Marshaling information requires these two things: at least one dictionary and at least one grammar.
As shown in the IMT example, there can be many layers of dictionaries, and the grammar can be quite fuzzy. The grammar and dictionary often interact with one another, as well.
These issues speak to intent. It is not enough to form symbols; it is not enough to form words; it is not enough to form sentences. Before communication can begin, there must be an intention to communicate which results in the creation of dictionaries and grammars which interact with one another and are often layered in complex ways. Intent, then, is a critical component of communication.
The implication for artificial intelligence is this: it is not enough, as Turing proposed, to trick a person into thinking a computer is a person. Somewhere there must be a person who intends this result. If the artificial intelligence cannot provide that intent, then the person who designs the system must.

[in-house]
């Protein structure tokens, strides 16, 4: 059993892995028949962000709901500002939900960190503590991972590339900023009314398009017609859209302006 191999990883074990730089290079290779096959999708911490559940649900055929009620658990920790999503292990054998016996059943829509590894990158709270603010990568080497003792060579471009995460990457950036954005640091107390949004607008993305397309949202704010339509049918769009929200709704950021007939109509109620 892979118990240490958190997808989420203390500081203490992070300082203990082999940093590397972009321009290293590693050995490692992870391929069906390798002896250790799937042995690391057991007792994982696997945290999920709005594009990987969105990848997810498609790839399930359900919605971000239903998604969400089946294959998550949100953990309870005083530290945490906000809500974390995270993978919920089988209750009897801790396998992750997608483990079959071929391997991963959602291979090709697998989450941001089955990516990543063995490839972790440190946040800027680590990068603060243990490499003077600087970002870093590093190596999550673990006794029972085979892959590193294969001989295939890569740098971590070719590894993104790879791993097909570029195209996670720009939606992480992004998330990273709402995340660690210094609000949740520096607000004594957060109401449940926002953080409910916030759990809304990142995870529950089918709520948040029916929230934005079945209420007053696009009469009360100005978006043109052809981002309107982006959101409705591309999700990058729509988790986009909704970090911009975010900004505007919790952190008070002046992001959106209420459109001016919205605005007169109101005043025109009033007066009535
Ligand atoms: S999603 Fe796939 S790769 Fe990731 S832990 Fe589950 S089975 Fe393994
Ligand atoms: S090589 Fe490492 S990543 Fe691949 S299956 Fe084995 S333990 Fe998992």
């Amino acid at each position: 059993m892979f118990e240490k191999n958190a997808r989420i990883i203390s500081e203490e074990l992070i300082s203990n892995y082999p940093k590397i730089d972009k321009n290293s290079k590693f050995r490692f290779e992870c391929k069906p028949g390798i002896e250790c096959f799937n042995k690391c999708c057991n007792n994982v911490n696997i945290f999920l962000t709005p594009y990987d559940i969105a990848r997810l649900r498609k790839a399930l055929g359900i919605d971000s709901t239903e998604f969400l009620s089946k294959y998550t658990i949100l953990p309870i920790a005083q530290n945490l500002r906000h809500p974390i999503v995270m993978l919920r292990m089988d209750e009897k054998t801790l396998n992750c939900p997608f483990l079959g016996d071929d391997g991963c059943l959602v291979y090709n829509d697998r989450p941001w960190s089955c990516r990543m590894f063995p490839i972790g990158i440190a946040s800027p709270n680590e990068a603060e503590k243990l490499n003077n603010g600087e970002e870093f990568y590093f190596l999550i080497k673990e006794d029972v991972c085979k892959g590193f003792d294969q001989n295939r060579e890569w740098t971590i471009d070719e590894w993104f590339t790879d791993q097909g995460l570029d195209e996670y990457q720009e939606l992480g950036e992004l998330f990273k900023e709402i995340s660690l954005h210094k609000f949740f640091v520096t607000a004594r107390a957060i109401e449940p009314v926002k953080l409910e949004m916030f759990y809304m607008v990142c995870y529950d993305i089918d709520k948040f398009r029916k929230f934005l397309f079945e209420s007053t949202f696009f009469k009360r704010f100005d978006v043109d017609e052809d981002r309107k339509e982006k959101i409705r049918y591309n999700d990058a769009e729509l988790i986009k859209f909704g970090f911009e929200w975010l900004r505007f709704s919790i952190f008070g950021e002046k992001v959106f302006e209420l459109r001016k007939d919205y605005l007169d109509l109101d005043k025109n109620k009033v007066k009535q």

Practitioners in the field of artificial intelligence often follow Turing’s lead in either one of two things. Either they assume that intent does not matter in defining intelligence, as he does in the imitation game and in arguing that it is possible to replace human calculators with machines. Or they presuppose that intent does not exist, that it is a useful illusion.
Neither of these approaches, however, will ultimately work — real communication requires intent, not only in the communication itself but even in the creation of dictionaries and grammars which interact with one another and are often layered in complex ways.Russ White, “Why monkeys, typing forever, can’t produce Shakespeare” at Mind Matters News
Further reading by Russ White, on the real world of high tech:
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